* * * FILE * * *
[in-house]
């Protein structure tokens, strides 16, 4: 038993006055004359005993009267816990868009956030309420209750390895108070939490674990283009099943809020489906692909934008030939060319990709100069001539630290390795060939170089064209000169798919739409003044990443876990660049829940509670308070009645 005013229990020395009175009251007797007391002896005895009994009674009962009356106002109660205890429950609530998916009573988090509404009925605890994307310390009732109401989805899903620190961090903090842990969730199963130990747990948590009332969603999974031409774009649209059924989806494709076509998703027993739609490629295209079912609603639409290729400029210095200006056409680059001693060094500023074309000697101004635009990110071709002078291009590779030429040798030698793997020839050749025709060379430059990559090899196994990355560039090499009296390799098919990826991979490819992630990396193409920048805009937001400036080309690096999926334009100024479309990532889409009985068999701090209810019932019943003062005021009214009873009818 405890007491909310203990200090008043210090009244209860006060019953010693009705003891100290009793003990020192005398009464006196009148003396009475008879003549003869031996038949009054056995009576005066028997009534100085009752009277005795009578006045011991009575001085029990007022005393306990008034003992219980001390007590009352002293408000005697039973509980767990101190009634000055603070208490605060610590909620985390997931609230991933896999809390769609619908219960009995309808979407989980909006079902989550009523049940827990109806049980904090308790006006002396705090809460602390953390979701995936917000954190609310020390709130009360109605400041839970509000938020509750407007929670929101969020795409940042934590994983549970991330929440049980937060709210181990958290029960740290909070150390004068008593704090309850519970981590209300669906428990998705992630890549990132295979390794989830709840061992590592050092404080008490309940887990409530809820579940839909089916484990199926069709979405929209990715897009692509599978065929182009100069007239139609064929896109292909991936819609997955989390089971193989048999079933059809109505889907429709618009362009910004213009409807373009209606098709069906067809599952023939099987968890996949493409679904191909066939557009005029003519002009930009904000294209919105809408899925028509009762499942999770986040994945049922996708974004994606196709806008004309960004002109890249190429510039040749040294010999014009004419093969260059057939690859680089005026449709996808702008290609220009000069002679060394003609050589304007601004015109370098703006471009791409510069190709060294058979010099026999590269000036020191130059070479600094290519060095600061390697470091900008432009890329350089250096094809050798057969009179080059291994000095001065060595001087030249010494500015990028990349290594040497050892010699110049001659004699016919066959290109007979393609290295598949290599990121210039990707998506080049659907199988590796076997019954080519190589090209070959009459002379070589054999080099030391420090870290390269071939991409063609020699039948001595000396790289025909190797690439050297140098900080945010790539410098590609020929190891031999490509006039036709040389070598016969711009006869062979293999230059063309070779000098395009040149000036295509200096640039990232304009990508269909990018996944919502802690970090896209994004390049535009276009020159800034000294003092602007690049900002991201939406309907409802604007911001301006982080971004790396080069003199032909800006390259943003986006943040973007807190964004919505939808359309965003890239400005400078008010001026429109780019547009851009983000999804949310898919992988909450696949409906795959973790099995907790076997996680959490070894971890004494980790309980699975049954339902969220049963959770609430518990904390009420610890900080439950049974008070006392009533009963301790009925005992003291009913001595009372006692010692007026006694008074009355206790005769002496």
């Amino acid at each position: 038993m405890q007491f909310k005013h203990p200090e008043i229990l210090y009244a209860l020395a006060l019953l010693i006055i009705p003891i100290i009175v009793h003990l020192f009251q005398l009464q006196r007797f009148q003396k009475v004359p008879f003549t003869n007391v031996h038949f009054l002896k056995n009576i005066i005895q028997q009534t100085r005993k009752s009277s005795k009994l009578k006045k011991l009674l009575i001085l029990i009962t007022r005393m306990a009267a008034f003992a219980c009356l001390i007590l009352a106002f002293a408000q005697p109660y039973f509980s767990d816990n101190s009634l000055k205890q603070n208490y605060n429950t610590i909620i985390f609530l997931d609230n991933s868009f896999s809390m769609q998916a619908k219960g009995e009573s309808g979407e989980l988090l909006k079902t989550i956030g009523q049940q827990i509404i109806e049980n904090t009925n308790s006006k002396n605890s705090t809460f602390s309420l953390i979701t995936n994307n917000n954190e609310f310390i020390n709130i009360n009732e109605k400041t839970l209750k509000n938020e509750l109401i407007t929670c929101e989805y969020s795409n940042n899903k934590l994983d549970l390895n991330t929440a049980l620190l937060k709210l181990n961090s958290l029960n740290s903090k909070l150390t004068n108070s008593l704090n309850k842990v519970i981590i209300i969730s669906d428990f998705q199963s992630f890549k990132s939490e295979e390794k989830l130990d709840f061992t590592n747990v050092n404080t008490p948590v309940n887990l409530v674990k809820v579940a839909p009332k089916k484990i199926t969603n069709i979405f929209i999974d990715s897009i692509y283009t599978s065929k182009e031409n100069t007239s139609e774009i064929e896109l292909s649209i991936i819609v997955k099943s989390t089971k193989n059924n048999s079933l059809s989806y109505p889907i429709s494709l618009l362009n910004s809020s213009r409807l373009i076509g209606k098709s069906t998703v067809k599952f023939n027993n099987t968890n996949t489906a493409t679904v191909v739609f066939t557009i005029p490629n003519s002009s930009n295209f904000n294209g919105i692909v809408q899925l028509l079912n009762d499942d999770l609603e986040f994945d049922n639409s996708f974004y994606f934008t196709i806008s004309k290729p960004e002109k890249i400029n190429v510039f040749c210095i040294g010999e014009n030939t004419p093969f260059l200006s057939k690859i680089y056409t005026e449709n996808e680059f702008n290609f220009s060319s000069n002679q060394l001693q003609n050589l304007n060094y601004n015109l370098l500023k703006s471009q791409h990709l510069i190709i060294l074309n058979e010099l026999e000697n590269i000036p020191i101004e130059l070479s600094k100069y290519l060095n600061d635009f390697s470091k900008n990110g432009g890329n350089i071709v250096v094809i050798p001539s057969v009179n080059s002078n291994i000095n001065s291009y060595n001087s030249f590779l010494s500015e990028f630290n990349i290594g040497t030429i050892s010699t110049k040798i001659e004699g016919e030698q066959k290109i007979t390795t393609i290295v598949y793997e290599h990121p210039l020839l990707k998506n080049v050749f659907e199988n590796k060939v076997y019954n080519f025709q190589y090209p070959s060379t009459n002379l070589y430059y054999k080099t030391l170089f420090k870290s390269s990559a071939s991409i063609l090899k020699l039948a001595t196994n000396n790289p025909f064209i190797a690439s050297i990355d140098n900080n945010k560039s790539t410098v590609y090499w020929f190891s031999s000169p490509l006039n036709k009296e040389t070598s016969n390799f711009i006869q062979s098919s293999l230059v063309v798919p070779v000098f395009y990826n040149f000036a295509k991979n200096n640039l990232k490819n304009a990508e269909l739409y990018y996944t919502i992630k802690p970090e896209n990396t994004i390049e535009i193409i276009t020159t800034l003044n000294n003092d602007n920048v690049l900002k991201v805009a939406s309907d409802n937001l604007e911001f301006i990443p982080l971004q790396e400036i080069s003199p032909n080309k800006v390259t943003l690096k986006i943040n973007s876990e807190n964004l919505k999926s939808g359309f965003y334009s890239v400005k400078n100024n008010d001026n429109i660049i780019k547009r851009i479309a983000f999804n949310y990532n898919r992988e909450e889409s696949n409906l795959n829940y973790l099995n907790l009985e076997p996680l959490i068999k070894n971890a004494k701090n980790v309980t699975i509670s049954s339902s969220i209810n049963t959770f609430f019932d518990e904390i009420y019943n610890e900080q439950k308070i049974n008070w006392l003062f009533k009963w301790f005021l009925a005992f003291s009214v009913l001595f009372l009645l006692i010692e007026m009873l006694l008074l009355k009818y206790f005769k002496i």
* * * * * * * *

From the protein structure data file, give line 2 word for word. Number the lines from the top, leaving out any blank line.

């Protein structure tokens, strides 16, 4: 038993006055004359005993009267816990868009956030309420209750390895108070939490674990283009099943809020489906692909934008030939060319990709100069001539630290390795060939170089064209000169798919739409003044990443876990660049829940509670308070009645 005013229990020395009175009251007797007391002896005895009994009674009962009356106002109660205890429950609530998916009573988090509404009925605890994307310390009732109401989805899903620190961090903090842990969730199963130990747990948590009332969603999974031409774009649209059924989806494709076509998703027993739609490629295209079912609603639409290729400029210095200006056409680059001693060094500023074309000697101004635009990110071709002078291009590779030429040798030698793997020839050749025709060379430059990559090899196994990355560039090499009296390799098919990826991979490819992630990396193409920048805009937001400036080309690096999926334009100024479309990532889409009985068999701090209810019932019943003062005021009214009873009818 405890007491909310203990200090008043210090009244209860006060019953010693009705003891100290009793003990020192005398009464006196009148003396009475008879003549003869031996038949009054056995009576005066028997009534100085009752009277005795009578006045011991009575001085029990007022005393306990008034003992219980001390007590009352002293408000005697039973509980767990101190009634000055603070208490605060610590909620985390997931609230991933896999809390769609619908219960009995309808979407989980909006079902989550009523049940827990109806049980904090308790006006002396705090809460602390953390979701995936917000954190609310020390709130009360109605400041839970509000938020509750407007929670929101969020795409940042934590994983549970991330929440049980937060709210181990958290029960740290909070150390004068008593704090309850519970981590209300669906428990998705992630890549990132295979390794989830709840061992590592050092404080008490309940887990409530809820579940839909089916484990199926069709979405929209990715897009692509599978065929182009100069007239139609064929896109292909991936819609997955989390089971193989048999079933059809109505889907429709618009362009910004213009409807373009209606098709069906067809599952023939099987968890996949493409679904191909066939557009005029003519002009930009904000294209919105809408899925028509009762499942999770986040994945049922996708974004994606196709806008004309960004002109890249190429510039040749040294010999014009004419093969260059057939690859680089005026449709996808702008290609220009000069002679060394003609050589304007601004015109370098703006471009791409510069190709060294058979010099026999590269000036020191130059070479600094290519060095600061390697470091900008432009890329350089250096094809050798057969009179080059291994000095001065060595001087030249010494500015990028990349290594040497050892010699110049001659004699016919066959290109007979393609290295598949290599990121210039990707998506080049659907199988590796076997019954080519190589090209070959009459002379070589054999080099030391420090870290390269071939991409063609020699039948001595000396790289025909190797690439050297140098900080945010790539410098590609020929190891031999490509006039036709040389070598016969711009006869062979293999230059063309070779000098395009040149000036295509200096640039990232304009990508269909990018996944919502802690970090896209994004390049535009276009020159800034000294003092602007690049900002991201939406309907409802604007911001301006982080971004790396080069003199032909800006390259943003986006943040973007807190964004919505939808359309965003890239400005400078008010001026429109780019547009851009983000999804949310898919992988909450696949409906795959973790099995907790076997996680959490070894971890004494980790309980699975049954339902969220049963959770609430518990904390009420610890900080439950049974008070006392009533009963301790009925005992003291009913001595009372006692010692007026006694008074009355206790005769002496």